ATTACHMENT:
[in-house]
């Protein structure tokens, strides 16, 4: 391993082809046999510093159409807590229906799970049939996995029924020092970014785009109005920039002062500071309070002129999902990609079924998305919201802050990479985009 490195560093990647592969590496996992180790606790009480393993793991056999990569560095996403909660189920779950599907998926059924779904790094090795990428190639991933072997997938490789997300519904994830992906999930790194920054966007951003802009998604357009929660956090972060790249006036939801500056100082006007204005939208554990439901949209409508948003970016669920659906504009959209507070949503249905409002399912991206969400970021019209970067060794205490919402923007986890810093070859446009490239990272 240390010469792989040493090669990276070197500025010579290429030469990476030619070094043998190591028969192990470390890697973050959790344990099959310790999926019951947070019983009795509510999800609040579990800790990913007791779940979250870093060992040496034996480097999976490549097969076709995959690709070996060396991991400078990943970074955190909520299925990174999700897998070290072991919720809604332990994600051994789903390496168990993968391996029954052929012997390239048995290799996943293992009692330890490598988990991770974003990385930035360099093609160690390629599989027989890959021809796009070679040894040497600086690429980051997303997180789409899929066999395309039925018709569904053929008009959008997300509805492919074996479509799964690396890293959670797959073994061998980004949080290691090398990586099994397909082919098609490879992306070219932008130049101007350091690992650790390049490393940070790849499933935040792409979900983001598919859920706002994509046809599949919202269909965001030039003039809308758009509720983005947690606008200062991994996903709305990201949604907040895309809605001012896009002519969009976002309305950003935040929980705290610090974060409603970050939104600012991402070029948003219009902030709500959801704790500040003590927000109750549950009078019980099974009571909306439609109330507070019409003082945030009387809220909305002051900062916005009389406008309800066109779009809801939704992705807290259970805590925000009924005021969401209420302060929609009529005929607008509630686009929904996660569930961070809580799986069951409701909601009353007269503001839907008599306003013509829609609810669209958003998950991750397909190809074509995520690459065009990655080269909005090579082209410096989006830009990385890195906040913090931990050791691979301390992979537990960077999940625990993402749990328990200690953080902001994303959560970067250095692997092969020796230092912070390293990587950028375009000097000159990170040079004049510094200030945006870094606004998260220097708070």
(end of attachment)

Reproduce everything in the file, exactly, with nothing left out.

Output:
[in-house]
């Protein structure tokens, strides 16, 4: 391993082809046999510093159409807590229906799970049939996995029924020092970014785009109005920039002062500071309070002129999902990609079924998305919201802050990479985009 490195560093990647592969590496996992180790606790009480393993793991056999990569560095996403909660189920779950599907998926059924779904790094090795990428190639991933072997997938490789997300519904994830992906999930790194920054966007951003802009998604357009929660956090972060790249006036939801500056100082006007204005939208554990439901949209409508948003970016669920659906504009959209507070949503249905409002399912991206969400970021019209970067060794205490919402923007986890810093070859446009490239990272 240390010469792989040493090669990276070197500025010579290429030469990476030619070094043998190591028969192990470390890697973050959790344990099959310790999926019951947070019983009795509510999800609040579990800790990913007791779940979250870093060992040496034996480097999976490549097969076709995959690709070996060396991991400078990943970074955190909520299925990174999700897998070290072991919720809604332990994600051994789903390496168990993968391996029954052929012997390239048995290799996943293992009692330890490598988990991770974003990385930035360099093609160690390629599989027989890959021809796009070679040894040497600086690429980051997303997180789409899929066999395309039925018709569904053929008009959008997300509805492919074996479509799964690396890293959670797959073994061998980004949080290691090398990586099994397909082919098609490879992306070219932008130049101007350091690992650790390049490393940070790849499933935040792409979900983001598919859920706002994509046809599949919202269909965001030039003039809308758009509720983005947690606008200062991994996903709305990201949604907040895309809605001012896009002519969009976002309305950003935040929980705290610090974060409603970050939104600012991402070029948003219009902030709500959801704790500040003590927000109750549950009078019980099974009571909306439609109330507070019409003082945030009387809220909305002051900062916005009389406008309800066109779009809801939704992705807290259970805590925000009924005021969401209420302060929609009529005929607008509630686009929904996660569930961070809580799986069951409701909601009353007269503001839907008599306003013509829609609810669209958003998950991750397909190809074509995520690459065009990655080269909005090579082209410096989006830009990385890195906040913090931990050791691979301390992979537990960077999940625990993402749990328990200690953080902001994303959560970067250095692997092969020796230092912070390293990587950028375009000097000159990170040079004049510094200030945006870094606004998260220097708070």